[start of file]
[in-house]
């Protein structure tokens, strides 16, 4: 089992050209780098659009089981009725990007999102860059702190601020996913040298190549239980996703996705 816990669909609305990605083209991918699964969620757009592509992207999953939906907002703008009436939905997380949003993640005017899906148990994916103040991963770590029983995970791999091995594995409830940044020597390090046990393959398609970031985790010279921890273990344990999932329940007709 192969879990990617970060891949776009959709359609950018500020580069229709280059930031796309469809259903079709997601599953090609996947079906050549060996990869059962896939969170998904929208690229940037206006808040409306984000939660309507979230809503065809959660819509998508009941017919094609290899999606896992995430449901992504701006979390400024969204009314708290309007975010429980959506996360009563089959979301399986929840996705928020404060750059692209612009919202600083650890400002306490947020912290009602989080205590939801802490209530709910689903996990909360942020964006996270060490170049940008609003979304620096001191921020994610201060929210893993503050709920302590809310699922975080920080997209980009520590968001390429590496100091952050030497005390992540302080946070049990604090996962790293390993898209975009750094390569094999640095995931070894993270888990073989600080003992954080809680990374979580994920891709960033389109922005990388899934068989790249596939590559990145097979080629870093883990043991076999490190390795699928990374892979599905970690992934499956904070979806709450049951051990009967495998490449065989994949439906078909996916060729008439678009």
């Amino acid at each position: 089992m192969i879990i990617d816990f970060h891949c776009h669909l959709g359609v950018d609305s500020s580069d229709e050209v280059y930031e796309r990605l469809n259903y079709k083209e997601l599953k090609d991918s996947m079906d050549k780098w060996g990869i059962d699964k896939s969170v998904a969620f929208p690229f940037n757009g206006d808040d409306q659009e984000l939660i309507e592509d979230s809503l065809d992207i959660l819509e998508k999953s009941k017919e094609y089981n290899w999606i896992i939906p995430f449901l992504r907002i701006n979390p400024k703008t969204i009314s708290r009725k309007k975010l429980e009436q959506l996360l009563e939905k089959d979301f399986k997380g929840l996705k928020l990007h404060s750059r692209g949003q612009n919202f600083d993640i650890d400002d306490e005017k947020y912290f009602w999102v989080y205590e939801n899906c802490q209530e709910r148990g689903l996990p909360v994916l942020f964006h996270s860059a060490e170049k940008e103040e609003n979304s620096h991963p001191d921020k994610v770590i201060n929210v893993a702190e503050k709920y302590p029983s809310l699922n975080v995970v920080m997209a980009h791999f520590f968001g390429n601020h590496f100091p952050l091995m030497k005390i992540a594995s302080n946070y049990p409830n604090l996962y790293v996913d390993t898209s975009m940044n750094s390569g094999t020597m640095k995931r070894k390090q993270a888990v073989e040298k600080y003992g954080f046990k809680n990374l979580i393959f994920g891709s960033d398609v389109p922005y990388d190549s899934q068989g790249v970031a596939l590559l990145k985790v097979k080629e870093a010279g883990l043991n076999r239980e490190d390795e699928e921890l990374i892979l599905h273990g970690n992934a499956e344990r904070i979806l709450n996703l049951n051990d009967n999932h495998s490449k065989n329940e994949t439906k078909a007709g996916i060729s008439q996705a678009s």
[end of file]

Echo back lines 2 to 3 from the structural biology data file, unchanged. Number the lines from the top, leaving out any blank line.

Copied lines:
């Protein structure tokens, strides 16, 4: 089992050209780098659009089981009725990007999102860059702190601020996913040298190549239980996703996705 816990669909609305990605083209991918699964969620757009592509992207999953939906907002703008009436939905997380949003993640005017899906148990994916103040991963770590029983995970791999091995594995409830940044020597390090046990393959398609970031985790010279921890273990344990999932329940007709 192969879990990617970060891949776009959709359609950018500020580069229709280059930031796309469809259903079709997601599953090609996947079906050549060996990869059962896939969170998904929208690229940037206006808040409306984000939660309507979230809503065809959660819509998508009941017919094609290899999606896992995430449901992504701006979390400024969204009314708290309007975010429980959506996360009563089959979301399986929840996705928020404060750059692209612009919202600083650890400002306490947020912290009602989080205590939801802490209530709910689903996990909360942020964006996270060490170049940008609003979304620096001191921020994610201060929210893993503050709920302590809310699922975080920080997209980009520590968001390429590496100091952050030497005390992540302080946070049990604090996962790293390993898209975009750094390569094999640095995931070894993270888990073989600080003992954080809680990374979580994920891709960033389109922005990388899934068989790249596939590559990145097979080629870093883990043991076999490190390795699928990374892979599905970690992934499956904070979806709450049951051990009967495998490449065989994949439906078909996916060729008439678009």
């Amino acid at each position: 089992m192969i879990i990617d816990f970060h891949c776009h669909l959709g359609v950018d609305s500020s580069d229709e050209v280059y930031e796309r990605l469809n259903y079709k083209e997601l599953k090609d991918s996947m079906d050549k780098w060996g990869i059962d699964k896939s969170v998904a969620f929208p690229f940037n757009g206006d808040d409306q659009e984000l939660i309507e592509d979230s809503l065809d992207i959660l819509e998508k999953s009941k017919e094609y089981n290899w999606i896992i939906p995430f449901l992504r907002i701006n979390p400024k703008t969204i009314s708290r009725k309007k975010l429980e009436q959506l996360l009563e939905k089959d979301f399986k997380g929840l996705k928020l990007h404060s750059r692209g949003q612009n919202f600083d993640i650890d400002d306490e005017k947020y912290f009602w999102v989080y205590e939801n899906c802490q209530e709910r148990g689903l996990p909360v994916l942020f964006h996270s860059a060490e170049k940008e103040e609003n979304s620096h991963p001191d921020k994610v770590i201060n929210v893993a702190e503050k709920y302590p029983s809310l699922n975080v995970v920080m997209a980009h791999f520590f968001g390429n601020h590496f100091p952050l091995m030497k005390i992540a594995s302080n946070y049990p409830n604090l996962y790293v996913d390993t898209s975009m940044n750094s390569g094999t020597m640095k995931r070894k390090q993270a888990v073989e040298k600080y003992g954080f046990k809680n990374l979580i393959f994920g891709s960033d398609v389109p922005y990388d190549s899934q068989g790249v970031a596939l590559l990145k985790v097979k080629e870093a010279g883990l043991n076999r239980e490190d390795e699928e921890l990374i892979l599905h273990g970690n992934a499956e344990r904070i979806l709450n996703l049951n051990d009967n999932h495998s490449k065989n329940e994949t439906k078909a007709g996916i060729s008439q996705a678009s």